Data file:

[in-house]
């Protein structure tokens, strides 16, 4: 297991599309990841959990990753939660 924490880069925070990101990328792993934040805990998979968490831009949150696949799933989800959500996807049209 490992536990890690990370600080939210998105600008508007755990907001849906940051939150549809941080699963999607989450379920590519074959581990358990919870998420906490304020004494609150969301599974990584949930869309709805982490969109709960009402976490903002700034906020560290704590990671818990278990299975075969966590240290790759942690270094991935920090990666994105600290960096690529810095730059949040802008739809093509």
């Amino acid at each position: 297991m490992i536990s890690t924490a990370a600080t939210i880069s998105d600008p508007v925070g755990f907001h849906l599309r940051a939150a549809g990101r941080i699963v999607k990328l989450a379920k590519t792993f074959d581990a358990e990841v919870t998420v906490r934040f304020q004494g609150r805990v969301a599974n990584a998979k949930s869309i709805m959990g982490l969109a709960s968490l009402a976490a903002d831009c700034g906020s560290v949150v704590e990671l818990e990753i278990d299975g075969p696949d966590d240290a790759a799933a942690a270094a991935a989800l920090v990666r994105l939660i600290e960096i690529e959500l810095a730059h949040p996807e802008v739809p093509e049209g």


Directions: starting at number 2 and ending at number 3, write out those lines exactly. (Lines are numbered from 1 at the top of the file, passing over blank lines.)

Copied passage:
């Protein structure tokens, strides 16, 4: 297991599309990841959990990753939660 924490880069925070990101990328792993934040805990998979968490831009949150696949799933989800959500996807049209 490992536990890690990370600080939210998105600008508007755990907001849906940051939150549809941080699963999607989450379920590519074959581990358990919870998420906490304020004494609150969301599974990584949930869309709805982490969109709960009402976490903002700034906020560290704590990671818990278990299975075969966590240290790759942690270094991935920090990666994105600290960096690529810095730059949040802008739809093509």
């Amino acid at each position: 297991m490992i536990s890690t924490a990370a600080t939210i880069s998105d600008p508007v925070g755990f907001h849906l599309r940051a939150a549809g990101r941080i699963v999607k990328l989450a379920k590519t792993f074959d581990a358990e990841v919870t998420v906490r934040f304020q004494g609150r805990v969301a599974n990584a998979k949930s869309i709805m959990g982490l969109a709960s968490l009402a976490a903002d831009c700034g906020s560290v949150v704590e990671l818990e990753i278990d299975g075969p696949d966590d240290a790759a799933a942690a270094a991935a989800l920090v990666r994105l939660i600290e960096i690529e959500l810095a730059h949040p996807e802008v739809p093509e049209g």